Drug Crimes “VUCSA”

Violation of the Uniform Controlled Substance Act - Tacoma Drug Lawyer

If you or someone you care about have been accused of a Violation of the Uniform Controlled Substance Act, VUCSA, you should know that drug crimes in Washington are considered to be a serious felony crime. If you have been accused of any type of VUCSA crime, please speak with a Tacoma drug lawyer from the Law Offices of Smith and White, PLLC

VUCSA crimes can range from a simple misdemeanor for possession of marijuana or possession of drug paraphernalia to a felony charge of manufacturing methamphetamine. The penalties may be as minor as a 90 day jail sentence and a $1000 fine to life in prison and a $50,000 fine, however in many circumstances there are mandatory jail penalties and fines. There may be additional penalties as well. If you are found guilty of a drug crime while under the age of 21, you will also lose your license. Anyone convicted of a drug crime will also be exempted from receiving federal financial aid for college. Lastly, if you are convicted of a felony drug crime, your record will follow you throughout life and make it difficult for you to receive gainful employment, quality housing or acceptance into a quality college. Contacting a top Tacoma criminal defense attorney as soon as possible is very importance for anyone accused of a drug crime.

There are a number of defenses to drug crimes. If you can establish that you were unaware of the presence of the drugs in your home or vehicle because the drugs had been placed there by another person without your knowledge, you may be acquitted of any charges against you, as merely being in the same area as an illegal substance will be insufficient for a possession conviction. Other defenses to drug charges include mistaken identification, alibi, or the brief possession of drugs necessary to bring them to the proper authorities. Possession of a valid prescription is, of course, a defense to the possession of any prescription drug, such as oxycontin or morphine. Possession of a valid authorization for medical marijuana, or status as a primary caregiver to someone with such a authorization is a defense to the possession of sufficient marijuana for personal use. Note, however, that you should present the documentation to the officer when the officer questions you about the marijuana. The methods used by police in obtaining evidence must also be reviewed to determine if officers acted legally and within their powers. Many times, illegal searches, incomplete tips by an unidentified informant, or illegally obtained confessions will result in the exclusion of much, if not all, of the evidence against you a dismissed or greatly reduced charge.

If you are stopped with drugs in your car

If you have marijuana, cocaine, methamphetamines, or other illegal drugs in your possession, these may be discovered in a routine traffic stop. Most commonly, Officers smell burnt marijuana, see drug residue or claim to see the drugs in plain view. Officers also frequently claim that the suspect willingly told them about drugs when questioned. While you should never lie to an Officer as this could be a separate charge and also undermines your credibility in the case especially if you go to trial, you have no obligation to answer these questions. You are only required to follow actual orders from the Officer. However, they often trick people by ordered them to do some activities, like providing license and insurance and stepping from the vehicle (to isolate the driver from the odor in the vehicle), and then mix in some “requests,” like “will you now perform some voluntary field sobriety tests” that seem to the suspect like they are required to perform. If the police order you to do something, like order you out of your vehicle or order you to put your hands behind your back, obey and cooperative. However, you are within your rights to clarify whether something is a request or an order. “Is that an order, Officer?” is perfectly legal. Once you are arrested, assert your right to counsel and ask for an attorney right away. Do not give consent to search your vehicle.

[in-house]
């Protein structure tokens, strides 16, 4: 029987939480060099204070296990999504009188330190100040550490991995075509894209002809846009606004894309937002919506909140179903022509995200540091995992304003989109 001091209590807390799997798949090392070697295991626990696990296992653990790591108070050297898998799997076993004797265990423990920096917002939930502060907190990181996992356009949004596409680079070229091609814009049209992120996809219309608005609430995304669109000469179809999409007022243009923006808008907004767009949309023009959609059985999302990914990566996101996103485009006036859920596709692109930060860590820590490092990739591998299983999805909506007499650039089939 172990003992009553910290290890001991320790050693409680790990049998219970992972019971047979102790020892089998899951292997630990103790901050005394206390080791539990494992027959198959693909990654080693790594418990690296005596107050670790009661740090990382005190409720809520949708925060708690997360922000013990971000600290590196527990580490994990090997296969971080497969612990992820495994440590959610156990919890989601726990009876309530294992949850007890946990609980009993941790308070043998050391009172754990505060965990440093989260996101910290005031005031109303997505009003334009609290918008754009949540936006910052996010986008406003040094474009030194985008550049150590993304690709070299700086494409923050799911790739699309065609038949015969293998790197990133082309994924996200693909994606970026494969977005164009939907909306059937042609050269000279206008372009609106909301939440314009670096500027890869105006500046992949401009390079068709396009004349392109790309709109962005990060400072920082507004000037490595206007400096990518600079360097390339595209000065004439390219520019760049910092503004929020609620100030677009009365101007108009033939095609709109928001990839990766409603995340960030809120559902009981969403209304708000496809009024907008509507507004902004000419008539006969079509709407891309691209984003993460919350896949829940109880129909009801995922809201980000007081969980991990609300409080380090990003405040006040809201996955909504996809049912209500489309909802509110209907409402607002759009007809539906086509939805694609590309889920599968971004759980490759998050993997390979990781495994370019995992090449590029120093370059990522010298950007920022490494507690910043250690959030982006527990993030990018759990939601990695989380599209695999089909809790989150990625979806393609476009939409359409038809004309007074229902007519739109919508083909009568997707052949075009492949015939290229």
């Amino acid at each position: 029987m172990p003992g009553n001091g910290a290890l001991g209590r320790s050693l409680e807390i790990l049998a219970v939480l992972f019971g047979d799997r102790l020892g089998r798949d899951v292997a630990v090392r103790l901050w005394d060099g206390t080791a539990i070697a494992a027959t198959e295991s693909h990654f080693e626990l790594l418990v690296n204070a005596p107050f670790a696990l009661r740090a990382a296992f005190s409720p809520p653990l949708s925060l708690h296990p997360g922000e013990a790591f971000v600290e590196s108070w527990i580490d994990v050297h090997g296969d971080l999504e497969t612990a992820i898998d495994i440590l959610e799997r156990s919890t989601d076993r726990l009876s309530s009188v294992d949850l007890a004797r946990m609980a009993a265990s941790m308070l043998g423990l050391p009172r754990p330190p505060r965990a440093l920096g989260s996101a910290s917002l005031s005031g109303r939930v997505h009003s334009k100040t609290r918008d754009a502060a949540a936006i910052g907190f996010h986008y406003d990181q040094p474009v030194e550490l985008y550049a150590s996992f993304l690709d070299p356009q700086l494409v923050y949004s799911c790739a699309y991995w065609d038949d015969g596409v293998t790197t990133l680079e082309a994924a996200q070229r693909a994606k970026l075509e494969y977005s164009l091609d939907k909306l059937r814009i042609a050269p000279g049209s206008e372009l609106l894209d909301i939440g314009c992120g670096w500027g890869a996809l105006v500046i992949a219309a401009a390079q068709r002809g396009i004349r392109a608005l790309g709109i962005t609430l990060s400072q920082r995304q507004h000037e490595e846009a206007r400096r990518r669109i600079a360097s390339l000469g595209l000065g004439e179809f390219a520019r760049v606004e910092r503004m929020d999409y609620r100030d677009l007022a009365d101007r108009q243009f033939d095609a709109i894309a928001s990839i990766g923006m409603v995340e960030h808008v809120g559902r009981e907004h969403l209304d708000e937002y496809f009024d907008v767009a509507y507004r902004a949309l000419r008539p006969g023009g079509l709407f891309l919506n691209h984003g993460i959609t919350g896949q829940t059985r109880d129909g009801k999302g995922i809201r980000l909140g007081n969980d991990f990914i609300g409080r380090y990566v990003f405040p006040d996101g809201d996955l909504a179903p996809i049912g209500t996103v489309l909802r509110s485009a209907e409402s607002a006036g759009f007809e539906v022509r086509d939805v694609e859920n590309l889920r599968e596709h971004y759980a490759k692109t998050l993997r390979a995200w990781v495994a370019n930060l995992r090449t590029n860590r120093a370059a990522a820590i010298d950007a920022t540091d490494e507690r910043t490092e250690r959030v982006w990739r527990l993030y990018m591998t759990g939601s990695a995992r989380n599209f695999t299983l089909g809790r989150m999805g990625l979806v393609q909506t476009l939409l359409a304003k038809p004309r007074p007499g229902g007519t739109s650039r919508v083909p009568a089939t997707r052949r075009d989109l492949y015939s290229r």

If Law Enforcement Ever Wants to Search You, Your Vehicle or Your Home Always Politely Decline

You have a Right to privacy. This can be undone if you give consent to search. While Officers are trained to employ “Ruses”—i.e., lies—to achieve consent by acting like they will not arrest you if you consent, that they will take your lack of consent as proof of guilt or that they will have the right to search anyway, do not fall for these lies. If these lies were true, they would not be asking for your consent to begin with. In particular, the Officers are held to a higher standard when it comes to searching your home. They are required to give Ferrier warnings. Unless they are armed with a warrant, politely decline when law enforcement ask to search your home. Ask to speak to counsel immediately. If police force their way in, do not assault, threaten, attempt to block entry, or otherwise take any action that could prompt additional charges against you. Do repeat that you are not giving consent for the search, repeat your request to speak to counsel, and call us as soon as possible.

If you have been accused of any drug crime, please contact our offices immediately.